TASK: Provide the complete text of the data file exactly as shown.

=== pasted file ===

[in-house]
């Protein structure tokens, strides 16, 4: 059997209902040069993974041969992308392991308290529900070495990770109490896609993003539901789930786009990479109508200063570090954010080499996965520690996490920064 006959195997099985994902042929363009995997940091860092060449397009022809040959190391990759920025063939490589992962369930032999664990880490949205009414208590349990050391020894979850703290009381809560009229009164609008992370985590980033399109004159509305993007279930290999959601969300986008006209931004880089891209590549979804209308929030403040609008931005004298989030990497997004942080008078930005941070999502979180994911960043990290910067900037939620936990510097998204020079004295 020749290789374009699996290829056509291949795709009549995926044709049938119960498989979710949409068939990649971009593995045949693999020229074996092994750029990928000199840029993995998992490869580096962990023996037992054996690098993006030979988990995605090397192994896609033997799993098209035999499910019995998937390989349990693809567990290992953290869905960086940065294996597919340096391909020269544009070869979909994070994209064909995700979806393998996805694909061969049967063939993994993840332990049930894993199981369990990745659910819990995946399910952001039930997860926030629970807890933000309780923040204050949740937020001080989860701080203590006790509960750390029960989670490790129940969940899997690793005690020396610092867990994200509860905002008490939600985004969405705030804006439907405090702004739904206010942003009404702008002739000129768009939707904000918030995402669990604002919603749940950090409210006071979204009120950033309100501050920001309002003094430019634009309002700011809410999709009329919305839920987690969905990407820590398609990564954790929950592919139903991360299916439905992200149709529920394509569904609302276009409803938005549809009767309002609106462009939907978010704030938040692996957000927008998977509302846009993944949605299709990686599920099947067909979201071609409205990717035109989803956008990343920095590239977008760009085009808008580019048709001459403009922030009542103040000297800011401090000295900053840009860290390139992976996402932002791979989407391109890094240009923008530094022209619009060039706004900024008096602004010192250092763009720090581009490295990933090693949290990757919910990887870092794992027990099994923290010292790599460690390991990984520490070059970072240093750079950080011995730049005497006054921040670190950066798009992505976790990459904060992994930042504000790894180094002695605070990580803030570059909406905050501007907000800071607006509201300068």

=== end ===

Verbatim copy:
[in-house]
């Protein structure tokens, strides 16, 4: 059997209902040069993974041969992308392991308290529900070495990770109490896609993003539901789930786009990479109508200063570090954010080499996965520690996490920064 006959195997099985994902042929363009995997940091860092060449397009022809040959190391990759920025063939490589992962369930032999664990880490949205009414208590349990050391020894979850703290009381809560009229009164609008992370985590980033399109004159509305993007279930290999959601969300986008006209931004880089891209590549979804209308929030403040609008931005004298989030990497997004942080008078930005941070999502979180994911960043990290910067900037939620936990510097998204020079004295 020749290789374009699996290829056509291949795709009549995926044709049938119960498989979710949409068939990649971009593995045949693999020229074996092994750029990928000199840029993995998992490869580096962990023996037992054996690098993006030979988990995605090397192994896609033997799993098209035999499910019995998937390989349990693809567990290992953290869905960086940065294996597919340096391909020269544009070869979909994070994209064909995700979806393998996805694909061969049967063939993994993840332990049930894993199981369990990745659910819990995946399910952001039930997860926030629970807890933000309780923040204050949740937020001080989860701080203590006790509960750390029960989670490790129940969940899997690793005690020396610092867990994200509860905002008490939600985004969405705030804006439907405090702004739904206010942003009404702008002739000129768009939707904000918030995402669990604002919603749940950090409210006071979204009120950033309100501050920001309002003094430019634009309002700011809410999709009329919305839920987690969905990407820590398609990564954790929950592919139903991360299916439905992200149709529920394509569904609302276009409803938005549809009767309002609106462009939907978010704030938040692996957000927008998977509302846009993944949605299709990686599920099947067909979201071609409205990717035109989803956008990343920095590239977008760009085009808008580019048709001459403009922030009542103040000297800011401090000295900053840009860290390139992976996402932002791979989407391109890094240009923008530094022209619009060039706004900024008096602004010192250092763009720090581009490295990933090693949290990757919910990887870092794992027990099994923290010292790599460690390991990984520490070059970072240093750079950080011995730049005497006054921040670190950066798009992505976790990459904060992994930042504000790894180094002695605070990580803030570059909406905050501007907000800071607006509201300068």